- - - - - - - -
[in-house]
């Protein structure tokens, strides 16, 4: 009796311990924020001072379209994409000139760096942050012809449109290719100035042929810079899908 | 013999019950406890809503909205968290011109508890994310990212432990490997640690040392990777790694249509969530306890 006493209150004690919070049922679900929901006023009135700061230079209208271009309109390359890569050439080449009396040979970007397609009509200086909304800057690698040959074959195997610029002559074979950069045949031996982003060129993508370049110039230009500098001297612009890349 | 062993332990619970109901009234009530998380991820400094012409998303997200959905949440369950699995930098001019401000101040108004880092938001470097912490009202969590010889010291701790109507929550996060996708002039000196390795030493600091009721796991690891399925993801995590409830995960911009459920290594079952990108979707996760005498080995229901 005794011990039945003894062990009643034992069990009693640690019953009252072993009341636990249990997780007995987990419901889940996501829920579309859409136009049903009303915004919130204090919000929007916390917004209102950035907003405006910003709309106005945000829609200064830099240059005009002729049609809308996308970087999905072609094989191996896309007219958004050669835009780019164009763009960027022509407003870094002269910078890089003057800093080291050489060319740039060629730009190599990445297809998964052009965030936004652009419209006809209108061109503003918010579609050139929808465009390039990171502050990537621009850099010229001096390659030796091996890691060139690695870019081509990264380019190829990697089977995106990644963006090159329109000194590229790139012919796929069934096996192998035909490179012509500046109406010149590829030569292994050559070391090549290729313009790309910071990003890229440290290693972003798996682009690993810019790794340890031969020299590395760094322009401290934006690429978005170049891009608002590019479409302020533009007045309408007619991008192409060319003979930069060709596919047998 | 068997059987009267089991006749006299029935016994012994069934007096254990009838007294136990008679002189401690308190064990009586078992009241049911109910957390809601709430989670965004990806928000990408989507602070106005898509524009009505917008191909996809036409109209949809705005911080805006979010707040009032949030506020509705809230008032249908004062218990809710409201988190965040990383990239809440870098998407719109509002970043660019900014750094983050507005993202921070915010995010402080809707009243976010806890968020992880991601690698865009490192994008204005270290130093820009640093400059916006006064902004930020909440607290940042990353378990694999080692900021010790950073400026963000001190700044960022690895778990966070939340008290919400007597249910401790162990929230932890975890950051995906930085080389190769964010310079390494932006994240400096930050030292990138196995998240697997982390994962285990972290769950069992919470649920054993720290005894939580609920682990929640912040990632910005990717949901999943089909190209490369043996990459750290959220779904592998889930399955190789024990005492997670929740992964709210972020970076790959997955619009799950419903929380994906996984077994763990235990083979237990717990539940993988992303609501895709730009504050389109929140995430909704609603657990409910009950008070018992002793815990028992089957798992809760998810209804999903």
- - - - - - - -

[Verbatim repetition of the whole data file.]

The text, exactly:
[in-house]
């Protein structure tokens, strides 16, 4: 009796311990924020001072379209994409000139760096942050012809449109290719100035042929810079899908 | 013999019950406890809503909205968290011109508890994310990212432990490997640690040392990777790694249509969530306890 006493209150004690919070049922679900929901006023009135700061230079209208271009309109390359890569050439080449009396040979970007397609009509200086909304800057690698040959074959195997610029002559074979950069045949031996982003060129993508370049110039230009500098001297612009890349 | 062993332990619970109901009234009530998380991820400094012409998303997200959905949440369950699995930098001019401000101040108004880092938001470097912490009202969590010889010291701790109507929550996060996708002039000196390795030493600091009721796991690891399925993801995590409830995960911009459920290594079952990108979707996760005498080995229901 005794011990039945003894062990009643034992069990009693640690019953009252072993009341636990249990997780007995987990419901889940996501829920579309859409136009049903009303915004919130204090919000929007916390917004209102950035907003405006910003709309106005945000829609200064830099240059005009002729049609809308996308970087999905072609094989191996896309007219958004050669835009780019164009763009960027022509407003870094002269910078890089003057800093080291050489060319740039060629730009190599990445297809998964052009965030936004652009419209006809209108061109503003918010579609050139929808465009390039990171502050990537621009850099010229001096390659030796091996890691060139690695870019081509990264380019190829990697089977995106990644963006090159329109000194590229790139012919796929069934096996192998035909490179012509500046109406010149590829030569292994050559070391090549290729313009790309910071990003890229440290290693972003798996682009690993810019790794340890031969020299590395760094322009401290934006690429978005170049891009608002590019479409302020533009007045309408007619991008192409060319003979930069060709596919047998 | 068997059987009267089991006749006299029935016994012994069934007096254990009838007294136990008679002189401690308190064990009586078992009241049911109910957390809601709430989670965004990806928000990408989507602070106005898509524009009505917008191909996809036409109209949809705005911080805006979010707040009032949030506020509705809230008032249908004062218990809710409201988190965040990383990239809440870098998407719109509002970043660019900014750094983050507005993202921070915010995010402080809707009243976010806890968020992880991601690698865009490192994008204005270290130093820009640093400059916006006064902004930020909440607290940042990353378990694999080692900021010790950073400026963000001190700044960022690895778990966070939340008290919400007597249910401790162990929230932890975890950051995906930085080389190769964010310079390494932006994240400096930050030292990138196995998240697997982390994962285990972290769950069992919470649920054993720290005894939580609920682990929640912040990632910005990717949901999943089909190209490369043996990459750290959220779904592998889930399955190789024990005492997670929740992964709210972020970076790959997955619009799950419903929380994906996984077994763990235990083979237990717990539940993988992303609501895709730009504050389109929140995430909704609603657990409910009950008070018992002793815990028992089957798992809760998810209804999903």